This week, we look at the importance of… a suitable venue.
There are some relatively obvious factors to consider when it comes to picking out a suitable venue. You want a location with decent acoustics, ideally with nice aesthetics, and both enough space for you to maneuver and perform, and enough space for your audience to comfortably take in the show. Beyond these factors, though, there are points worth considering, depending upon the particular show you’re seeking to put on.
In the event a more formal show, it will be worthwhile to identify a space with a legitimate stage, and an upscale look. SUNY Potsdam’s Hosmer Hall presents an ideal example of this—relatively new and neat, but at the same time, a clearly professional setting, with a large stage and comfortable seating for onlookers of all ages, not to mention acoustic paneling to enhance the sound. As a counterpoint to this site, you have one like the Rutgers University Multi-Purpose Room, the site of the ICCA Mid-Atlantic Semifinals in 2007. There was a makeshift stage, poor lighting, and the seating was all folding chairs on the ground, making an all around uncomfortable experience for performers and onlookers alike, and making the event seem a bit thrown together. I don’t mean to be overly critical—I realize that performers and host groups often need to make do with the facilities available at their schools. Nonetheless, the point remains that, while such a venue would be just fine for a relatively informal show, a multi-school competition warrants a more dignified space.
When it comes to putting on a less formal show—perhaps one designed to promote awareness of your group—there’s much less thought required on aesthetics and the overall viewing experience. For these cases, choosing an appropriate venue has much more to do with selecting a space that will be accessible and get foot traffic. An outdoor spot like the main quad, or outside of a dining hall might be just the ticket for this kind of show, provided the institution at which a group is performing allows for such things.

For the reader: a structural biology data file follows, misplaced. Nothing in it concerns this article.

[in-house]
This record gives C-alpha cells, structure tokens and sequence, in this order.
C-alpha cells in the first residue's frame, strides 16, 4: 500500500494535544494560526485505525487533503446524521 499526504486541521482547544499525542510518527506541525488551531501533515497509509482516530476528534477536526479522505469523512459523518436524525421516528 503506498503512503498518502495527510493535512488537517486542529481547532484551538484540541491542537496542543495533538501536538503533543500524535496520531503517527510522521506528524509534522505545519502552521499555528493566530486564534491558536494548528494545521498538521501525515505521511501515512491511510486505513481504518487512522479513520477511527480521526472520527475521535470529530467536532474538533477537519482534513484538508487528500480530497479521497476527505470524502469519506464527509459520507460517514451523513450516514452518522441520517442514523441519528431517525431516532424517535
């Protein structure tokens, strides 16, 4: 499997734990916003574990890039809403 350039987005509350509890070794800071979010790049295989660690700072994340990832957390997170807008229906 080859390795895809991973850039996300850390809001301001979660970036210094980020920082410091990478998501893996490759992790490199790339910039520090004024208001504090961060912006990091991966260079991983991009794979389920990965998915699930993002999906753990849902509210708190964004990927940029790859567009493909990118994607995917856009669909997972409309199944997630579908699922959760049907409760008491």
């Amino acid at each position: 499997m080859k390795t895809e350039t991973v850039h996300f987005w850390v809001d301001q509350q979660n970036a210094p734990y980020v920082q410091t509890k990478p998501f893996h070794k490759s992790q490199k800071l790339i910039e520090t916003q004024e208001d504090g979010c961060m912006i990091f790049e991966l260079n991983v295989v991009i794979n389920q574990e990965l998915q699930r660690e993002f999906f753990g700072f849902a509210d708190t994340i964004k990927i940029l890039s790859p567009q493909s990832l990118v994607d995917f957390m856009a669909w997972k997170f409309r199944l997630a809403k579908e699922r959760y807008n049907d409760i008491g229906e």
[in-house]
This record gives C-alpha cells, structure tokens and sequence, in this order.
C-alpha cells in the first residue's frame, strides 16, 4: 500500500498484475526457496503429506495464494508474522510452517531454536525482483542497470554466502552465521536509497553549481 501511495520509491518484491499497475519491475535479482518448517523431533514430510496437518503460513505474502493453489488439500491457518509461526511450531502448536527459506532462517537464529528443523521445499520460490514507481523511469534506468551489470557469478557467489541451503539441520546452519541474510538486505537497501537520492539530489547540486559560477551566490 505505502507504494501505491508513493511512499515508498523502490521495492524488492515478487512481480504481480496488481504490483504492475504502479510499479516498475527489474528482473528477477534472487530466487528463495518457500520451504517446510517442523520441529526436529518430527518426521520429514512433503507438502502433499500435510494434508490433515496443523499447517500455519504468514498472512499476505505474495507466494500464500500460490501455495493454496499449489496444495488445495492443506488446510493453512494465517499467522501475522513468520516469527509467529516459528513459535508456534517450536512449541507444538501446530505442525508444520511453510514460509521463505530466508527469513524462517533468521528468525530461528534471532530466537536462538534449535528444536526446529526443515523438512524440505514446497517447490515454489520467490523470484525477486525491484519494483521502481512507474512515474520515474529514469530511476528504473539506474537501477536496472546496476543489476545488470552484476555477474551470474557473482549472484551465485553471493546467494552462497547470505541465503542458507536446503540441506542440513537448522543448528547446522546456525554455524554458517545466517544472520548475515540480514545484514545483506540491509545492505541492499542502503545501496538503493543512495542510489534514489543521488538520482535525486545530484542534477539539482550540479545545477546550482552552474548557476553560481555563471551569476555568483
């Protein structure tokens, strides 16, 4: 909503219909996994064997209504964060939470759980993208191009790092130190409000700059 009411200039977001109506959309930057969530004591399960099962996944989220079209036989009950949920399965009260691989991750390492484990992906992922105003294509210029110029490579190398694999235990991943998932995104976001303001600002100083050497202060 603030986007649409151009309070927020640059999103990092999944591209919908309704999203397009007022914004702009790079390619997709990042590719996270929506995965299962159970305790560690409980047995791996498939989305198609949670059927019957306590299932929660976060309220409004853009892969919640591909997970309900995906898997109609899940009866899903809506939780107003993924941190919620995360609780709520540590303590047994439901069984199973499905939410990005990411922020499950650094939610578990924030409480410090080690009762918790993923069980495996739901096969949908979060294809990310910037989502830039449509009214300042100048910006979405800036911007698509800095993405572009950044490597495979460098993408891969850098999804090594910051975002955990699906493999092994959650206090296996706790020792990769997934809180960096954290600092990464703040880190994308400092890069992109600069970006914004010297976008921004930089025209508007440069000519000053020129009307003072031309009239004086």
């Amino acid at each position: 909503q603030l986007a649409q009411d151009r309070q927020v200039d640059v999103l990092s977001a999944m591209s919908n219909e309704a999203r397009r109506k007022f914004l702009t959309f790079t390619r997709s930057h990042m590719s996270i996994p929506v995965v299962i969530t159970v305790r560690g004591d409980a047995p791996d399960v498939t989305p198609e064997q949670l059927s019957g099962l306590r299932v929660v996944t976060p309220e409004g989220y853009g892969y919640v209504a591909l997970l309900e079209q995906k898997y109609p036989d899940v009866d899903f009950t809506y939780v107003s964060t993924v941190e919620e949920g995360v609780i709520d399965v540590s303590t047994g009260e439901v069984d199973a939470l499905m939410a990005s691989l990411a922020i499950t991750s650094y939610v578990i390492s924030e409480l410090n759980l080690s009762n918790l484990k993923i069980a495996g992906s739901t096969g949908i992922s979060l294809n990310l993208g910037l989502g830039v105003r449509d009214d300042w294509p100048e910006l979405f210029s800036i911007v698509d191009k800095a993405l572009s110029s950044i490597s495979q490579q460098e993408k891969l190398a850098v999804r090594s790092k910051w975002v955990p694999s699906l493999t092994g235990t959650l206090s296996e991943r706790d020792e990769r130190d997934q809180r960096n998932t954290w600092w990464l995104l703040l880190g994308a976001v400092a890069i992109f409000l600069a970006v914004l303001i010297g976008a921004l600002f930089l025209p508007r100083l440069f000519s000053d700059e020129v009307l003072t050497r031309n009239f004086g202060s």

Another option is finding a traditional performance space. This can take on many different shapes, whether it’s the main stage in the music building, or the corner of the college café where your group had its first gigs. All in all, there’s a lot to be said for continuity—picking a venue where your fans, curious newcomers and alumni alike will all know where to find you and a venue where your group is at its greatest ease performing.
There are many different considerations when it comes to selecting a performance site. Regardless of what your intentions may be though, it’s certainly an important factor to take into consideration.